How Much Is That Horse Sweating?

Last Updated on February 21, 2022 by Allison Price

Horses who work hard sweat a lot. Long-duration exercise can lead to significant fluid and electrolyte loss. To ensure that horses recover from these losses, owners must have an accurate estimate of the horse’s sweat content.

Sometimes, sweat loss estimates were based on how hard the horse was working. Each owner will have a different idea of what exercise means to the horse.

Recent collaborations between researchers at Martin Luther University in Germany and equine experts was made to study the effects of exercise on horse sweat patterns. The study involved 17 Warmblood mares who were randomly assigned to either a light or medium work group. Before exercise, the horses were weighed and groomed. They were photographed immediately after exercise to capture visible sweat. To determine how much weight they had lost, the horses were weighed for three hours. This figure was adjusted for water intake, weight loss in urine and estimated respiratory fluid loss. Each work program was completed by all horses twice, and one horse did each three times.

Five distinct sweating patterns have been identified, which were then matched with sweat loss ranges that corresponded with weight reductions. Researchers used these figures to create a sweat-scoring system for riders that would allow them to determine how much sweat a horse lost over a given exercise period. The researchers proposed five levels of sweat production.

The horses would have a part-dark, partly sticky, moist area under their saddle for the first level. The area under the saddle would be sticky, and the flanks would appear darker than usual. This level of sweat would result in horses losing between 1 and 4 liters (1 gallon to 1 gallon). This amounts to about 0.2% to 0.7% of an average horse’s body weight.

Horse Sweating

The horses would need to have wet areas under the saddle and on their throats for the second level. The saddle edges where the reins contact the neck and between the hind leg may have small foamy-white spots. This level of horses would have lost between 1 and 7 liters (or 1.8 to 1.8 gallons), of sweat. This represents 0.7 to 1.2% body weight.

The third level would see the horse’s flanks and throat wetter than usual. The snaffle rings would leave a clear impression on the scalp. This level of horses would have lost between 7 and 9 liters (1.8 and 2.25 gallons) sweat. This amounts to 1.2 to 1.5% body weight.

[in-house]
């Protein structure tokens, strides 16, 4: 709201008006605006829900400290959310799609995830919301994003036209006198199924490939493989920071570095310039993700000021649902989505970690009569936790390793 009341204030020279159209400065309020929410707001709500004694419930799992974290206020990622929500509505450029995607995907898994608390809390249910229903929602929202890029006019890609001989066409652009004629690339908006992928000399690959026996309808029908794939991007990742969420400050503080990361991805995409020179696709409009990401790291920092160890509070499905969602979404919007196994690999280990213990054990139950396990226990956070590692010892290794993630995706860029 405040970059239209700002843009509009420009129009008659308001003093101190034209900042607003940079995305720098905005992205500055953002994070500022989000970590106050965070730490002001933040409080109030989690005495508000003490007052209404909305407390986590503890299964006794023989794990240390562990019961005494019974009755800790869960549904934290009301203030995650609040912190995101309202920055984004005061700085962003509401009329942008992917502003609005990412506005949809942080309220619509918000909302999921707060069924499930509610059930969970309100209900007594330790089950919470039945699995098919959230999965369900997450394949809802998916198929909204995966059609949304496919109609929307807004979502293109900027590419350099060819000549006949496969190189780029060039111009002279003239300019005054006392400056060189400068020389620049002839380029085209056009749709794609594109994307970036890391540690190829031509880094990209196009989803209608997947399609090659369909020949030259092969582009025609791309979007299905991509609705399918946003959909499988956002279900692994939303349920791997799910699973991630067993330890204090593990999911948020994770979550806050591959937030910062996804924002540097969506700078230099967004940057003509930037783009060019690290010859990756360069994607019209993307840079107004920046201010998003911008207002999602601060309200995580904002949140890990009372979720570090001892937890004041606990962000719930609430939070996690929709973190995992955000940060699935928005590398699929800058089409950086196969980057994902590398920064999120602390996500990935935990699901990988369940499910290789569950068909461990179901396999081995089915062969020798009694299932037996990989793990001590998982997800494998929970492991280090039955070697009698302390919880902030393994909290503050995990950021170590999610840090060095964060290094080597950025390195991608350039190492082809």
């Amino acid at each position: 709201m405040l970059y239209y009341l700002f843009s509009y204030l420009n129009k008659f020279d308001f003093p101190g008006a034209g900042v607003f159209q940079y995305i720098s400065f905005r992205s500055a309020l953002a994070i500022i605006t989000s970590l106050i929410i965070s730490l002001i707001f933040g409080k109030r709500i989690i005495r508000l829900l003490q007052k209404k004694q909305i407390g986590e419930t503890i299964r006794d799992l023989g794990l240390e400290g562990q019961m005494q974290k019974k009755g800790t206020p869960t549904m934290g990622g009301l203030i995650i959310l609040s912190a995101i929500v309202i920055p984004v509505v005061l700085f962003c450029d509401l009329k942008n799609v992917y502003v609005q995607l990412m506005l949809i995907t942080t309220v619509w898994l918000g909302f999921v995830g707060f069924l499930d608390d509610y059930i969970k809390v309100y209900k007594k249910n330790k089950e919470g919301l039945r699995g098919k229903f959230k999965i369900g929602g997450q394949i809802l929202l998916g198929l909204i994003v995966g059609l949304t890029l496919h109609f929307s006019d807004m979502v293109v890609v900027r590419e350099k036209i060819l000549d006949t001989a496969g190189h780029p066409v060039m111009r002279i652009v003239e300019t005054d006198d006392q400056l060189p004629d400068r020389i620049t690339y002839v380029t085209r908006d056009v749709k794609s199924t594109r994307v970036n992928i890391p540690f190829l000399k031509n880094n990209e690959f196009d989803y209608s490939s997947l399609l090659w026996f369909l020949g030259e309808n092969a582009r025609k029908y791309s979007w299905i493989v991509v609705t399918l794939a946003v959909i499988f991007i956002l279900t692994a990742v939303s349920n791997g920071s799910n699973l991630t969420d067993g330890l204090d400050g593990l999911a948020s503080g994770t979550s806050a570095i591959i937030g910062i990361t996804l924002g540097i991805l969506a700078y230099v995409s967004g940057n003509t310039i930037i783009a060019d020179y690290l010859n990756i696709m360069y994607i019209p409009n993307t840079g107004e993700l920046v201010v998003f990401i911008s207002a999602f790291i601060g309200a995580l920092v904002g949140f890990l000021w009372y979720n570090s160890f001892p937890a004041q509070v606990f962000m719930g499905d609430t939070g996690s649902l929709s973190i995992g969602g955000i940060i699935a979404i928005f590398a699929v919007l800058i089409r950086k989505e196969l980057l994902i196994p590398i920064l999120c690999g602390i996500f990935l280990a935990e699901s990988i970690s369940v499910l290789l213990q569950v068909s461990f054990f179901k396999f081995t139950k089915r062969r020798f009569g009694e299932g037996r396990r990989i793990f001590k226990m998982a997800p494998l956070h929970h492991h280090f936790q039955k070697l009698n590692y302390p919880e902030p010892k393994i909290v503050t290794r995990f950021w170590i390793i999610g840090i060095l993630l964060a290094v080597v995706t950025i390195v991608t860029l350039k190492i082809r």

The fourth level would see the horse’s throat and flanks completely wet. They would have dark, moist wrinkles over their eyes. Foaming would be evident between the hind legs of heavy-muscled horses. This level of horses would have lost between 9 and 12 liters (2.25 – 3 gallons), of sweat. This amounts to 1.5 to 2.0% body weight.

The fifth level horses would show all of the above symptoms and be actively dripping fluid under their belly and above their eyes. This level of horses would have lost between 12 and 18 liters (3 and 4.75 gallons). This represents about 2 to 3 percent of the horse’s body weight.

Heavy sweating can be obscured by factors like humidity and air temperature. Riders may only notice a slight dampness under their saddle on windy days, when sweat evaporates nearly as quickly as it is produced. This can even be true even if the horse has been working hard. Other times, when it is not easy to evaporate sweat quickly, horses may still be sweating after exercise. Horses in poor condition may sweat more during a workout than horses who are in good shape. It may also be difficult to determine the amount of sweat produced by horses with a thick hair coat due to seasonal variations and health conditions such as Cushing’s syndrome. One way to determine the amount of sweat loss through respiration and sweating is to weigh a horse before and afterwards.

Many commercial electrolyte products have instructions on how much to give horses after different levels of exercise. It is essential to replace electrolytes that have been lost in sweat. This will prevent dehydration, muscle weakness, fatigue, overheating, and poor performance.

Horses should always have access to clean water. This is how they can rehydrate after intense exercise. Horses who are given powdered electrolyte should be allowed to drink untreated water.

Allison Price
Allison Price

I’m Allison, born and raised in San Diego California, the earliest memory I have with horses was at my grandfather’s farm. I used to sit at the stable as a kid and hang out with my Papa while he was training the horses. When I was invited to watch a horse riding competition, I got so fascinated with riding!